UK funk band, created by George Clinton. A dispute over the name prompted Clinton to form another group, Funkadelic, with largely the same membership; but after the dispute was resolved Clinton kept both projects going, with Funkadelic more funk-rock and Parliament more funk-soul in musical style. The band's fourth album, Mothership Connection (1975) introduces the "Mothership of Funk", a very influential sf-inflected new direction in funk music. Clinton, in interview, talked of his desire to "put Black people in situations nobody ever thought they would be in"; and of this album in particular he said: "I figured another place you wouldn't think Black people would be was in outer space. I was a big fan of Star Trek, so we did a thing with a pimp sitting in a spaceship shaped like a Cadillac, and we did all these James Brown-type grooves, but with street talk and ghetto slang." This is as concise a characterization of the album as you could hope for: Mothership Connection is a joyful, rhythmically complex and witty piece of music in which sf tropes, especially on the tracks "Mothership Connection (Star Child)", "Unfunky UFO" and "Supergroovalisticprosifunkstication", are placed at the service of a life-affirming, somatic and kinetic combination of music and lyrics. The Clones of Dr. Funkenstein (1976) riffs playfully off Mary Shelley's enduringly iconic monster, and Gloryhallastoopid (1979) is a loosely organized concept-album that dramatizes "funk" as the originary creative force of the cosmos. This description may make the album seem pompous or pretentious, but it is very far from that, and indeed strays frequently into a ludicrous ribaldry, as with the sexual assertiveness of "May We Bang You?" and the goofy hymn to anal sex "Theme From the Black Hole". [AR]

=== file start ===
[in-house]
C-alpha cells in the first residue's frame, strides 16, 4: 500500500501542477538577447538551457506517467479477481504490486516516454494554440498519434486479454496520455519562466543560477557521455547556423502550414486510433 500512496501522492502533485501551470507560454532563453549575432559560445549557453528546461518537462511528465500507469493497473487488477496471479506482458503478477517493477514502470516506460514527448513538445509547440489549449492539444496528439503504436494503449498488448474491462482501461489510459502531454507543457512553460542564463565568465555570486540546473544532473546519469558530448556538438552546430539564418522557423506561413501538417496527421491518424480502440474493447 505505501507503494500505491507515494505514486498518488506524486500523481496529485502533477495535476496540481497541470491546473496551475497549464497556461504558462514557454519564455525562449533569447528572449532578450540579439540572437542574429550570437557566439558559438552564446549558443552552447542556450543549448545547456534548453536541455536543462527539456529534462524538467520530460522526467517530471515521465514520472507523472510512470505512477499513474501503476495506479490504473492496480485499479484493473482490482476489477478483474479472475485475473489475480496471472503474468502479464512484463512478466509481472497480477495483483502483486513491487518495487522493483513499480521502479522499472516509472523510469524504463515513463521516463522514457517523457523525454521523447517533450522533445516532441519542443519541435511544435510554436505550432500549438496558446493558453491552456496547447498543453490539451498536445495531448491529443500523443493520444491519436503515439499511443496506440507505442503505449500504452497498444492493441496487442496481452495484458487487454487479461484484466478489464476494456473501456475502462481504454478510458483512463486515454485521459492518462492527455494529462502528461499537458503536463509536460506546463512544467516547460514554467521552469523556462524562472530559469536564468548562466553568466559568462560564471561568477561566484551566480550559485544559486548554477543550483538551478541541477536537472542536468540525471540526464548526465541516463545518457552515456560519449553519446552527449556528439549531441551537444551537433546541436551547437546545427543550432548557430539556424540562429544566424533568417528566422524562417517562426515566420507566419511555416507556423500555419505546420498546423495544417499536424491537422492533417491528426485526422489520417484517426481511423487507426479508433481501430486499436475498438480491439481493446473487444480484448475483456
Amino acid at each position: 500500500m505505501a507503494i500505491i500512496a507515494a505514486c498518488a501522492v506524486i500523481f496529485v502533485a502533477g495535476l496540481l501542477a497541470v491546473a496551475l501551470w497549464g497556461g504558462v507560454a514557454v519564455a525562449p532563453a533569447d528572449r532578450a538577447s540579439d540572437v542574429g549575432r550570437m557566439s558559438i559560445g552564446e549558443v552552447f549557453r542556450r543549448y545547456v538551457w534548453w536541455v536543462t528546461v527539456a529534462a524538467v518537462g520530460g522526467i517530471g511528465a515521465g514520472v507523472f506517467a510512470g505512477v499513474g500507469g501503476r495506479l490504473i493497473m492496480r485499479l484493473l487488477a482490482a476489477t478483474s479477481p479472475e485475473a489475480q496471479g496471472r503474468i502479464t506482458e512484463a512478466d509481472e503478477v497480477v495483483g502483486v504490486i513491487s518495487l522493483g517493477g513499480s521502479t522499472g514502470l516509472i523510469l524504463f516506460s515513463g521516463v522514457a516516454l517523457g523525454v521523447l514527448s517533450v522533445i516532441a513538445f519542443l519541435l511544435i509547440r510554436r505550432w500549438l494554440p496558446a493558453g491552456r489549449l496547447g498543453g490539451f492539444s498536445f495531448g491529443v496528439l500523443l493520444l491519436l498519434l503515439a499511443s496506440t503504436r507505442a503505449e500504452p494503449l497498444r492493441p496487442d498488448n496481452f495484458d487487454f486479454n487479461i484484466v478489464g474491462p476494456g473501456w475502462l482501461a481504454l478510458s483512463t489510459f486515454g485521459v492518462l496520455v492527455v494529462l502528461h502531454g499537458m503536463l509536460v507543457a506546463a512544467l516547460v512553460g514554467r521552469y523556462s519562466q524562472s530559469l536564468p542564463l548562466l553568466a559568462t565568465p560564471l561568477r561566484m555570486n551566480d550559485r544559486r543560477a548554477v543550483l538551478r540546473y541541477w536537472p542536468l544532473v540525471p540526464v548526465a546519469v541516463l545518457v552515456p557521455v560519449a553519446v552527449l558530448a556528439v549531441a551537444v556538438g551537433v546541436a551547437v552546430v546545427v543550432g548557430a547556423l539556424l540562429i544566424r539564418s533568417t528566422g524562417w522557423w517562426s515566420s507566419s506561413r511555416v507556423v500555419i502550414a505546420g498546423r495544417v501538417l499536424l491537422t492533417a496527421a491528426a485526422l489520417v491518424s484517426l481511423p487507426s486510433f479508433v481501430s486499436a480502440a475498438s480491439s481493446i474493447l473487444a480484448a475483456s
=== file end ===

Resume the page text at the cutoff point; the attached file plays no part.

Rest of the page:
see also: Afrofuturism.
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